On August 21 the Washington Post ran a front page article headlined, "Some Veterans Still Bitter at Talk of Crimes," reporting outrage that Kerry 33 years ago had spoken about alleged atrocities committed by US forces. When I read this lengthy article I was somewhat surprised to see that the Post staff writers went on for paragraphs about the outrage but nowhere indicated that, in fact, during that long and brutal struggle some US forces had committed some pretty bad acts. It appeared that by the omission the Post was endorsing the attack on Kerry or at least tacitly endorsing the view that no US forces had committed war crimes..

This seemed somewhat odd to me because only last April the Toledo Blade had won the 2004 Pulitzer Prize for journalism by revealing in a well-documented series of articles that in 1967 the 101st Airborne Division had created a so-called "Tiger Force" ordered to kill all Vietnamese males in Quang Ngi Province. According to official US Army records unearthed by the Blade reporters, Tiger Force killed many hundreds of Vietnamese and, yes, some soldiers of that force did proudly wear necklaces of the ears they cut from their victims. To its credit, the Army had investigated that incident and identified the perpetrators of the crimes; to its discredit, it chose not to prosecute any of them.

Also in recent months, former Senator Robert Kerrey of Nebraska, found it hard to explain how he accepted a Bronze Star for leading a night raid on the village of Thanh Pong on March 25, 1969. Then Lt. (jg) Kerrey's SEAL team was supposed to capture or kill the alleged Viet Cong-supporting mayor of the hamlet. The mission was a total failure-the mayor was never found--, but Kerrey and his SEALs, who met no resistance, did manage to kill 21 people, including 14 women and children, all of whom appeared in his after action report as "21 VC KIA."

At Christmastime in 1968, Colonel George S. Patton III-son of the WWII general-then commanding a brigade in Vietnam, sent out Christmas cards showing dead Vietnamese stacked up Abu Ghraib-fashion, with the message "Peace on Earth" signed by him and his wife.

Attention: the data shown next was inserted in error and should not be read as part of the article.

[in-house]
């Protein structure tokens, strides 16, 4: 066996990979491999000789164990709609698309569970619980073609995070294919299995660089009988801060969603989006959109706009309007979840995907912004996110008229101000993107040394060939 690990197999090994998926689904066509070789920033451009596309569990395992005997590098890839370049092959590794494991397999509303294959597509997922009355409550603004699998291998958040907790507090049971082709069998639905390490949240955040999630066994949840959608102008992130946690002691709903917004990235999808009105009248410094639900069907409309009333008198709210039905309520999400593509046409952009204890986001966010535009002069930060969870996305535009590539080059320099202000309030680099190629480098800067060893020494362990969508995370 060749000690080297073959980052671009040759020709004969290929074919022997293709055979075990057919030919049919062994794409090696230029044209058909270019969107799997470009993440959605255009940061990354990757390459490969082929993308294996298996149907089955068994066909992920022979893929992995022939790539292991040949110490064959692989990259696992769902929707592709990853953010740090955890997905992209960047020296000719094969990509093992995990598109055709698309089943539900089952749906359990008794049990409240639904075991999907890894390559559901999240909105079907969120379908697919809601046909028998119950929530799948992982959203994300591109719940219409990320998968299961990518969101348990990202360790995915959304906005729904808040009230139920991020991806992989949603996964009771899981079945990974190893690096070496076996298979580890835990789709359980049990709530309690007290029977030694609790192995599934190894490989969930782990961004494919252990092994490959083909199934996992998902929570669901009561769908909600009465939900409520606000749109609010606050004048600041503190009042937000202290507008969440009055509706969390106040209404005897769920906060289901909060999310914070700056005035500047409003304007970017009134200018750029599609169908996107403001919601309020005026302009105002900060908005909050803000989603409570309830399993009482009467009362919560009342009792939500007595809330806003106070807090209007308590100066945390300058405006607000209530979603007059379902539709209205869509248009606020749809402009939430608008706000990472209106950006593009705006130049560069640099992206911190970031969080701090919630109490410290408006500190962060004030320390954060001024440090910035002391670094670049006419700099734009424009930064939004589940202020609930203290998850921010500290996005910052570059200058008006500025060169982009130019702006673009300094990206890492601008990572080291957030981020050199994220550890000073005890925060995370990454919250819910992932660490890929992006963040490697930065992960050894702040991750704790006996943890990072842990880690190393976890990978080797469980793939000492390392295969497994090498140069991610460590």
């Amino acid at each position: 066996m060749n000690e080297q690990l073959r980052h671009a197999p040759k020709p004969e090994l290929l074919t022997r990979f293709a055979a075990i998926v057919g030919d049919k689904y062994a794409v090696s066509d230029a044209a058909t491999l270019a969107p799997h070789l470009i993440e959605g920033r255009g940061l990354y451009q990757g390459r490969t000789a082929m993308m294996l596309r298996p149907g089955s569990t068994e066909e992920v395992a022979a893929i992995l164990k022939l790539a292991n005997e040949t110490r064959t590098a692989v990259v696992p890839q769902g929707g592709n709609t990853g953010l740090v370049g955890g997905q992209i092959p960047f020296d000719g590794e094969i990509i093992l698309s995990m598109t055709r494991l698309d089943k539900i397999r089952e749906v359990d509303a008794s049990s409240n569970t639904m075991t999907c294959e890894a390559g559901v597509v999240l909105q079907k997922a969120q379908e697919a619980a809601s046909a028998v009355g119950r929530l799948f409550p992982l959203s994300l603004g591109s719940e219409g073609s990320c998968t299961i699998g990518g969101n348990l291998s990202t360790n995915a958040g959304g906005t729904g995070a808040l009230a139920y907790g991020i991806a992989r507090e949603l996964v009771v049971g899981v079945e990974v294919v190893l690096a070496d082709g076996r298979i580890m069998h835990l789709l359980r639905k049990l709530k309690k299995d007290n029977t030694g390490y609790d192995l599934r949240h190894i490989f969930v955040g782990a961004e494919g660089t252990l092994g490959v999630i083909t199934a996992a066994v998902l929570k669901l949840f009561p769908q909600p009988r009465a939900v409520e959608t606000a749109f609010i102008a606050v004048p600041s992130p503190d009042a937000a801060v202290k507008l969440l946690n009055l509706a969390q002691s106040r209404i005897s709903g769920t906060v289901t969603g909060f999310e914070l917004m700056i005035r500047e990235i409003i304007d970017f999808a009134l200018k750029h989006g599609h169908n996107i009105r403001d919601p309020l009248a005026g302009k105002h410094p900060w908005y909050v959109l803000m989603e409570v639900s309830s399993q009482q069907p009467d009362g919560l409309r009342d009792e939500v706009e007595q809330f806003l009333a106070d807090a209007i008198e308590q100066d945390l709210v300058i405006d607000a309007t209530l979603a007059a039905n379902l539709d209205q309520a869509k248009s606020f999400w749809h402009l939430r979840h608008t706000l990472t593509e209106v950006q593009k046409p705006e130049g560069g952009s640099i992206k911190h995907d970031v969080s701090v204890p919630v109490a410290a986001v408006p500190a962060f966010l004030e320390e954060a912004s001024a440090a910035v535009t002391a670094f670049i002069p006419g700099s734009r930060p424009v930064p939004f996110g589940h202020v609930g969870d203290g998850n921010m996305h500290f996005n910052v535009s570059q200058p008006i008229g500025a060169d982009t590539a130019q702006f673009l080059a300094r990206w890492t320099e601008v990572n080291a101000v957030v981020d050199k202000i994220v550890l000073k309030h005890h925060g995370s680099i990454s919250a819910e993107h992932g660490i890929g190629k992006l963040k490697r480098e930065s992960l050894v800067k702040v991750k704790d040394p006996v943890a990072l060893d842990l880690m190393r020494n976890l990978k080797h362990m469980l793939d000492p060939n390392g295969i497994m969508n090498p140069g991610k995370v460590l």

And then there was Project Phoenix, a joint CIA and US military program to eliminate civilians supporting the Viet Cong. CIA director William Colby later testified to congressional committees that at least 20,000 civilians had been extra-judicially executed-that is, assassinated-by US forces or by Vietnamese government forces under US direction and control. Other estimates by respected researchers indicate that the victims may have totaled 40,000.

And then, of course, there was My Lai. There C Company of the 11th Brigade of the Americal Division in 1967, under the command of Captain Ernest Medina, entered the village without meeting resistance. There C Company methodically killed between 347 and 504 of the unarmed inhabitants. At least 100 of them were lined up in an irrigation ditch by 2dLt William Calley and shot to death by his GIs. The slaughter only ended when the shocked crew of an Army helicopter gunship landed and at gunpoint forced C Company to cease and desist.

An isolated incident it has been argued. Yet, in truth, it was far from an exceptional case. And it might never have come to light had not a troubled Americal Division enlisted man, Tom Glen-who had not been present-heard about it from his comrades. After rotating out of Vietnam and back in the US, he wrote to the US commander in Vietnam, General Westmoreland. His letter only mentioned My Lai as "part of the abusive pattern that had become routine in the Americal Division."